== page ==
3rd infusion, 30 sec @ 185F (85C)

4th infusion, 15 sec @ 190F (88C)
5th infusion, 12 sec @ 180F (82C)

6th infusion, 12 sec @ 180F (82C)

Tuesday, June 27, 2017


In Japan, we drink hot tea ingot weather to cool down. I know this sounds counterintuitive, but trust me, science proves it ( as do the millions of tea drinkers in South, SE, and East Asia.)
But temperatures in the Seattle area hit 95 F (35 C) this past weekend, and I was doing some traveling where it was not convenient to stop and make tea. It was time for some Mizudashi-cha.

Mizudashi (cold-infused, literally "cold-extracted") is so easy to make. It's just tea and cold water. Depending on the tea, I usually use 10 to 15 grams of tea (about 1 to 2 heaping tablespoons) and 1 liter (about 4 cups) of cold water. Combine these in a glass jar, cover and refrigerate for 1 hour. Strain thoroughly (but don't squeeze the tea leaves) and enjoy. You can get an additional infusion out of this, and when I want to make a large batch I just repeat the process and mix the infusions to make 2 liters worth of mizudashi-cha.

This works well with almost any Sencha, Gyokuro, or Kukicha (Stem Tea.) One of my favorite teas to use in the method is Karigane, the stems of Gyokuro. It has that slight Gyokuro sweetness to it, as well as the mild woodsiness of stem teas.

So, hot tea or cold tea, we have you covered this summer! Charaku Fine Japanese Tea.


SHINCHA (New Harvest Tea) is in! Website updates are still underway, but teas are now ready to order at
Due to cold weather in Japan this past winter and spring, the new tea harvest was extremely late this year. However, we secured our orders as soon as teas were available and are now excited to share this year's tea with you. New tea offerings this year include more Organic Sencha and Gyokuro offerings from Kirishima in Kagoshima Prefecture. This area has been expanding organic farming methods in recent years, and some good organic teas are now being produced there. We look forward to continue offering you the finest variety of Japanese teas as we begin the new tea year!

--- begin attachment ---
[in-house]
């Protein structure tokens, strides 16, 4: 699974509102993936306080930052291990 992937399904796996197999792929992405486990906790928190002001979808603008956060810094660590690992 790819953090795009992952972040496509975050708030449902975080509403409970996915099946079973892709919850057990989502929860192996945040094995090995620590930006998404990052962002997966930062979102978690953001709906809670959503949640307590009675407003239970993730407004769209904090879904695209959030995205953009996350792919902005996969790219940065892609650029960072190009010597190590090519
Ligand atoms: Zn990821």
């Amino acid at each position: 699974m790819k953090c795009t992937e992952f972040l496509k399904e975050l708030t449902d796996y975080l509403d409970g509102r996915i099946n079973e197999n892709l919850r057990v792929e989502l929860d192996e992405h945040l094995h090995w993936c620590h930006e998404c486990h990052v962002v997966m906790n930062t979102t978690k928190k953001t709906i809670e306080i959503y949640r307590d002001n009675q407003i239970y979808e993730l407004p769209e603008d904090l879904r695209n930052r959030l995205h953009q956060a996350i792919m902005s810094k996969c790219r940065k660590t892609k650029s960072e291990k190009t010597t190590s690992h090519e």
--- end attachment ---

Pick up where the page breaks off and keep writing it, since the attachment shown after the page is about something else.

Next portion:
Saturday, June 03, 2017


Summer greetings from Charaku Fine Japanese Tea. 2017 Shincha (New Harvest Tea) is due in next week! 
Due to cold weather in Japan, the new tea harvest was extremely late this year. However, we secured our orders as soon as teas were available and expect the 2017 shincha to arrive next week.  In the meantime, our remaining inventory of 2016 teas are currently available at 20% to 30% off! These are our steepest discounts ever, so it's a good time to stock up. All of our Genmaicha, Houjicha, and Kukicha are 30% off, and remaining Sencha and Gyokuro are 20% off while supplies last. Remember that Charaku teas are always small-packed and nitrogen-flushed for maximum freshness and longevity, so 2016 teas are still good well into 2018. 
New tea offerings to look forward to are more organic Sencha and Gyokuro from Kirishima in Kagoshima Prefecture. This area has been expanding organic farming methods in recent years, and some good organic teas are now being produced there.
Visit to see our selection of teas, tea accessories, and tea ware. If you would like to combine shipping on orders of 2016 and 2017 teas, just let me know in the comments section and I'll hold current sale order and refund any shipping difference of combined orders.
We are also discounting items by 15% to 20% of the listed prices on our WaSabiDou site,, in preparation of a showroom move this summer. There are lots of antique & contemporary crafts, including: ceramic tea wares, Japanese art and craft books, wood-block prints, folk toys, and more. Please visit and ask any questions.                
    Thank you so much for your past support and I look forward to continue providing you the finest variety of Japanese teas as we enter the New Tea Year!


Sunday, December 18, 2016